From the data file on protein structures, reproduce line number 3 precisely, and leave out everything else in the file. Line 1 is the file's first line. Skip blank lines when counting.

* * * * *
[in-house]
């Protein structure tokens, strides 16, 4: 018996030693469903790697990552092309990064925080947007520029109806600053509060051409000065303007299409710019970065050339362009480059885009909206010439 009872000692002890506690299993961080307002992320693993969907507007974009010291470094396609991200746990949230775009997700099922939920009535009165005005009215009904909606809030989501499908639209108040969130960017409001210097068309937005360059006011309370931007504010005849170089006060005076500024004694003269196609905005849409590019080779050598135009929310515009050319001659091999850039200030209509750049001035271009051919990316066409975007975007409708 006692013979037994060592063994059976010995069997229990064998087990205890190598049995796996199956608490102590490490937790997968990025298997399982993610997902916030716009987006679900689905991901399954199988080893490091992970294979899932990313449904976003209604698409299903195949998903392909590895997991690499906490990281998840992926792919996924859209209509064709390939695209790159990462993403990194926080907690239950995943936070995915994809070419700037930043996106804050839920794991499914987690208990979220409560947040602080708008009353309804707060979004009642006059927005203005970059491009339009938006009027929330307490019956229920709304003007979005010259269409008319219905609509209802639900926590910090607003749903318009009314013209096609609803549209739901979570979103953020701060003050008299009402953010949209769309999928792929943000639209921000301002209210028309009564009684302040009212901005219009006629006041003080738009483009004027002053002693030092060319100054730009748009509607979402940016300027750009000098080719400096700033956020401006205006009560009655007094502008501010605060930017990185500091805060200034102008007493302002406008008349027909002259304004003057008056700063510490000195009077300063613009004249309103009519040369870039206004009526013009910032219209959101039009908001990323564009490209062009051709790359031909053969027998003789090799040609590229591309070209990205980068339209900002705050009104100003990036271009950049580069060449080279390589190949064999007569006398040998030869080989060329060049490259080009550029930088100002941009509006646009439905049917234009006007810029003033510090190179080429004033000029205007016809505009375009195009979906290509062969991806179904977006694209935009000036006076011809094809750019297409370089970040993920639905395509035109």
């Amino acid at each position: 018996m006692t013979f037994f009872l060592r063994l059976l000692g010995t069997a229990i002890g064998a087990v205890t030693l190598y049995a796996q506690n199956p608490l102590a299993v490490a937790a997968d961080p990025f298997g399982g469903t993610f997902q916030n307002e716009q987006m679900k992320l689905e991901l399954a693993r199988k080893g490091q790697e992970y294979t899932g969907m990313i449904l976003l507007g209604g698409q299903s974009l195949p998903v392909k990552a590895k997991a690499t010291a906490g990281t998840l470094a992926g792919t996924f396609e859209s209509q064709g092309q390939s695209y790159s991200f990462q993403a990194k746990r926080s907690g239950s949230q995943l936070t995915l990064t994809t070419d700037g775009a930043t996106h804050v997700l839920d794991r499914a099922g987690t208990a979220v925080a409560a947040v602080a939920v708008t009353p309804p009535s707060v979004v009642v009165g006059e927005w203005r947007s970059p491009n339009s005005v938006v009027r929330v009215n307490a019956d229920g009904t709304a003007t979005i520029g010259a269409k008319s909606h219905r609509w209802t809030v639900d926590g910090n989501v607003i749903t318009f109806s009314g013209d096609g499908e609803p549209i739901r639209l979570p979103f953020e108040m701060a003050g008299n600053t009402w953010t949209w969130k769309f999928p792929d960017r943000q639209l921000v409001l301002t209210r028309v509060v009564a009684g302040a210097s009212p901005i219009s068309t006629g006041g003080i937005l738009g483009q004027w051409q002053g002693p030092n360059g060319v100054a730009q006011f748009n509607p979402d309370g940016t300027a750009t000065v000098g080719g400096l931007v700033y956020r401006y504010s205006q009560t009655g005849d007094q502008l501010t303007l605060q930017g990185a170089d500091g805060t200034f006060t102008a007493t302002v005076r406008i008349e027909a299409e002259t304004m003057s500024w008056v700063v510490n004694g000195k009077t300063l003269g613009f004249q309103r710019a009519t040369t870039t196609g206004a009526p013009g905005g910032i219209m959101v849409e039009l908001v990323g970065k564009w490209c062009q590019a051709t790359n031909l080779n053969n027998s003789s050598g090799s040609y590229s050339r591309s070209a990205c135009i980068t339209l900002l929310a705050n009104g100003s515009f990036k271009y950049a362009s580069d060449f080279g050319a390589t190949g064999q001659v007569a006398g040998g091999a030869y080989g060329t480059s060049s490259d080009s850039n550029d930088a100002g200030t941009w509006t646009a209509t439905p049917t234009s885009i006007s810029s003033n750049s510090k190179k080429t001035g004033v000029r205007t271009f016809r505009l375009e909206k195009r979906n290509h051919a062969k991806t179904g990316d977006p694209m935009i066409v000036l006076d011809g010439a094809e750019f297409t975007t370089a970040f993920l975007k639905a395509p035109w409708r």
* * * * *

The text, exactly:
């Amino acid at each position: 018996m006692t013979f037994f009872l060592r063994l059976l000692g010995t069997a229990i002890g064998a087990v205890t030693l190598y049995a796996q506690n199956p608490l102590a299993v490490a937790a997968d961080p990025f298997g399982g469903t993610f997902q916030n307002e716009q987006m679900k992320l689905e991901l399954a693993r199988k080893g490091q790697e992970y294979t899932g969907m990313i449904l976003l507007g209604g698409q299903s974009l195949p998903v392909k990552a590895k997991a690499t010291a906490g990281t998840l470094a992926g792919t996924f396609e859209s209509q064709g092309q390939s695209y790159s991200f990462q993403a990194k746990r926080s907690g239950s949230q995943l936070t995915l990064t994809t070419d700037g775009a930043t996106h804050v997700l839920d794991r499914a099922g987690t208990a979220v925080a409560a947040v602080a939920v708008t009353p309804p009535s707060v979004v009642v009165g006059e927005w203005r947007s970059p491009n339009s005005v938006v009027r929330v009215n307490a019956d229920g009904t709304a003007t979005i520029g010259a269409k008319s909606h219905r609509w209802t809030v639900d926590g910090n989501v607003i749903t318009f109806s009314g013209d096609g499908e609803p549209i739901r639209l979570p979103f953020e108040m701060a003050g008299n600053t009402w953010t949209w969130k769309f999928p792929d960017r943000q639209l921000v409001l301002t209210r028309v509060v009564a009684g302040a210097s009212p901005i219009s068309t006629g006041g003080i937005l738009g483009q004027w051409q002053g002693p030092n360059g060319v100054a730009q006011f748009n509607p979402d309370g940016t300027a750009t000065v000098g080719g400096l931007v700033y956020r401006y504010s205006q009560t009655g005849d007094q502008l501010t303007l605060q930017g990185a170089d500091g805060t200034f006060t102008a007493t302002v005076r406008i008349e027909a299409e002259t304004m003057s500024w008056v700063v510490n004694g000195k009077t300063l003269g613009f004249q309103r710019a009519t040369t870039t196609g206004a009526p013009g905005g910032i219209m959101v849409e039009l908001v990323g970065k564009w490209c062009q590019a051709t790359n031909l080779n053969n027998s003789s050598g090799s040609y590229s050339r591309s070209a990205c135009i980068t339209l900002l929310a705050n009104g100003s515009f990036k271009y950049a362009s580069d060449f080279g050319a390589t190949g064999q001659v007569a006398g040998g091999a030869y080989g060329t480059s060049s490259d080009s850039n550029d930088a100002g200030t941009w509006t646009a209509t439905p049917t234009s885009i006007s810029s003033n750049s510090k190179k080429t001035g004033v000029r205007t271009f016809r505009l375009e909206k195009r979906n290509h051919a062969k991806t179904g990316d977006p694209m935009i066409v000036l006076d011809g010439a094809e750019f297409t975007t370089a970040f993920l975007k639905a395509p035109w409708r």